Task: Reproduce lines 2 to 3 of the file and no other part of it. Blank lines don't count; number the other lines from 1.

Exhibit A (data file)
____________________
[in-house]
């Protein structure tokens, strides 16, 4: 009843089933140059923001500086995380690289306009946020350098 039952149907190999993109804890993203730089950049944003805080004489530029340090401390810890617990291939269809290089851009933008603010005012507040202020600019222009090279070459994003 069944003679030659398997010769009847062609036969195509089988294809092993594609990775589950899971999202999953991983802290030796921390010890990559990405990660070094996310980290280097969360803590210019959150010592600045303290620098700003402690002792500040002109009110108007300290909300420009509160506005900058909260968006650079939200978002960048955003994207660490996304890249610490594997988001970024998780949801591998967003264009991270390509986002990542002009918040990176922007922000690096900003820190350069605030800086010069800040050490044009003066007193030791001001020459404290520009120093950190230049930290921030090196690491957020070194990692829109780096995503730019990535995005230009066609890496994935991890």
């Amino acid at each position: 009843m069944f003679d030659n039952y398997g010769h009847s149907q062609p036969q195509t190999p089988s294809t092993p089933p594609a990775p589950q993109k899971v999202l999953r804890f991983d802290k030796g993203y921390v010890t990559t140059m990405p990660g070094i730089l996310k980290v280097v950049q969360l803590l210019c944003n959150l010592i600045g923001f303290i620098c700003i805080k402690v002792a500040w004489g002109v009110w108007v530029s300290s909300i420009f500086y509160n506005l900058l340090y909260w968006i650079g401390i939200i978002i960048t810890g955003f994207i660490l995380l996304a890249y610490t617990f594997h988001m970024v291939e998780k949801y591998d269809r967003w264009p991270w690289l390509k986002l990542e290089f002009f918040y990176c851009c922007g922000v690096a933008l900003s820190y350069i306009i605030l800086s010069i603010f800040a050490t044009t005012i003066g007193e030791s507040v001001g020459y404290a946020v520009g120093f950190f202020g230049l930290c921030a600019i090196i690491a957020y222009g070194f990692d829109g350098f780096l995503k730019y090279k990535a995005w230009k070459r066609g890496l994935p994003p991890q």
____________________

């Protein structure tokens, strides 16, 4: 009843089933140059923001500086995380690289306009946020350098 039952149907190999993109804890993203730089950049944003805080004489530029340090401390810890617990291939269809290089851009933008603010005012507040202020600019222009090279070459994003 069944003679030659398997010769009847062609036969195509089988294809092993594609990775589950899971999202999953991983802290030796921390010890990559990405990660070094996310980290280097969360803590210019959150010592600045303290620098700003402690002792500040002109009110108007300290909300420009509160506005900058909260968006650079939200978002960048955003994207660490996304890249610490594997988001970024998780949801591998967003264009991270390509986002990542002009918040990176922007922000690096900003820190350069605030800086010069800040050490044009003066007193030791001001020459404290520009120093950190230049930290921030090196690491957020070194990692829109780096995503730019990535995005230009066609890496994935991890």
């Amino acid at each position: 009843m069944f003679d030659n039952y398997g010769h009847s149907q062609p036969q195509t190999p089988s294809t092993p089933p594609a990775p589950q993109k899971v999202l999953r804890f991983d802290k030796g993203y921390v010890t990559t140059m990405p990660g070094i730089l996310k980290v280097v950049q969360l803590l210019c944003n959150l010592i600045g923001f303290i620098c700003i805080k402690v002792a500040w004489g002109v009110w108007v530029s300290s909300i420009f500086y509160n506005l900058l340090y909260w968006i650079g401390i939200i978002i960048t810890g955003f994207i660490l995380l996304a890249y610490t617990f594997h988001m970024v291939e998780k949801y591998d269809r967003w264009p991270w690289l390509k986002l990542e290089f002009f918040y990176c851009c922007g922000v690096a933008l900003s820190y350069i306009i605030l800086s010069i603010f800040a050490t044009t005012i003066g007193e030791s507040v001001g020459y404290a946020v520009g120093f950190f202020g230049l930290c921030a600019i090196i690491a957020y222009g070194f990692d829109g350098f780096l995503k730019y090279k990535a995005w230009k070459r066609g890496l994935p994003p991890q």